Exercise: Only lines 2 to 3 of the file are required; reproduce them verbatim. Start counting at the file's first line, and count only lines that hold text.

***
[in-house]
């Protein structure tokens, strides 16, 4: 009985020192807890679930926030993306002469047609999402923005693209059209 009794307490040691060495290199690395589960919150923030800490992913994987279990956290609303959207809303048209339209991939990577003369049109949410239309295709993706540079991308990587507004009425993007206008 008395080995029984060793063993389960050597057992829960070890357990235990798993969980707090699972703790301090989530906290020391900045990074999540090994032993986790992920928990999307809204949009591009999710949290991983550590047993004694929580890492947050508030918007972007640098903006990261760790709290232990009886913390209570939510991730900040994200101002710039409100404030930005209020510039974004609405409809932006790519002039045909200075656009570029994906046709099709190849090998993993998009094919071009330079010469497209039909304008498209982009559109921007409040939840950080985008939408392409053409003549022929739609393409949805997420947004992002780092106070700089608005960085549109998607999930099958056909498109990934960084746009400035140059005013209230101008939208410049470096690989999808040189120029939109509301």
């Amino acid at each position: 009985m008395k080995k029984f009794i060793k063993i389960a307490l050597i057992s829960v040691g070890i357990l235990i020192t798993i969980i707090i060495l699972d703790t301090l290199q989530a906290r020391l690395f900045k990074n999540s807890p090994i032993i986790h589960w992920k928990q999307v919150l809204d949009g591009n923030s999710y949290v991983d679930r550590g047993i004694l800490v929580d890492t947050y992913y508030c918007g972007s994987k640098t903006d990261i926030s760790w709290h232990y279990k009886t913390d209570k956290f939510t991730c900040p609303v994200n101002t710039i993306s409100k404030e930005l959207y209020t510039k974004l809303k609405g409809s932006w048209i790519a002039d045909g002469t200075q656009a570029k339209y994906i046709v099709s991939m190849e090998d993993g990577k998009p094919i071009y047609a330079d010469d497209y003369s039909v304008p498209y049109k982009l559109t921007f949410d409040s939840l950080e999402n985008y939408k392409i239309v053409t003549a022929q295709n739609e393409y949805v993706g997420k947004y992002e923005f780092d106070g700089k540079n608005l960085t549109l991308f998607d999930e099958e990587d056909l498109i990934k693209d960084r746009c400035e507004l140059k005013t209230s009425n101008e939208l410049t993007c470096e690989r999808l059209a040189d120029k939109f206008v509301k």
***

């Protein structure tokens, strides 16, 4: 009985020192807890679930926030993306002469047609999402923005693209059209 009794307490040691060495290199690395589960919150923030800490992913994987279990956290609303959207809303048209339209991939990577003369049109949410239309295709993706540079991308990587507004009425993007206008 008395080995029984060793063993389960050597057992829960070890357990235990798993969980707090699972703790301090989530906290020391900045990074999540090994032993986790992920928990999307809204949009591009999710949290991983550590047993004694929580890492947050508030918007972007640098903006990261760790709290232990009886913390209570939510991730900040994200101002710039409100404030930005209020510039974004609405409809932006790519002039045909200075656009570029994906046709099709190849090998993993998009094919071009330079010469497209039909304008498209982009559109921007409040939840950080985008939408392409053409003549022929739609393409949805997420947004992002780092106070700089608005960085549109998607999930099958056909498109990934960084746009400035140059005013209230101008939208410049470096690989999808040189120029939109509301």
């Amino acid at each position: 009985m008395k080995k029984f009794i060793k063993i389960a307490l050597i057992s829960v040691g070890i357990l235990i020192t798993i969980i707090i060495l699972d703790t301090l290199q989530a906290r020391l690395f900045k990074n999540s807890p090994i032993i986790h589960w992920k928990q999307v919150l809204d949009g591009n923030s999710y949290v991983d679930r550590g047993i004694l800490v929580d890492t947050y992913y508030c918007g972007s994987k640098t903006d990261i926030s760790w709290h232990y279990k009886t913390d209570k956290f939510t991730c900040p609303v994200n101002t710039i993306s409100k404030e930005l959207y209020t510039k974004l809303k609405g409809s932006w048209i790519a002039d045909g002469t200075q656009a570029k339209y994906i046709v099709s991939m190849e090998d993993g990577k998009p094919i071009y047609a330079d010469d497209y003369s039909v304008p498209y049109k982009l559109t921007f949410d409040s939840l950080e999402n985008y939408k392409i239309v053409t003549a022929q295709n739609e393409y949805v993706g997420k947004y992002e923005f780092d106070g700089k540079n608005l960085t549109l991308f998607d999930e099958e990587d056909l498109i990934k693209d960084r746009c400035e507004l140059k005013t209230s009425n101008e939208l410049t993007c470096e690989r999808l059209a040189d120029k939109f206008v509301k």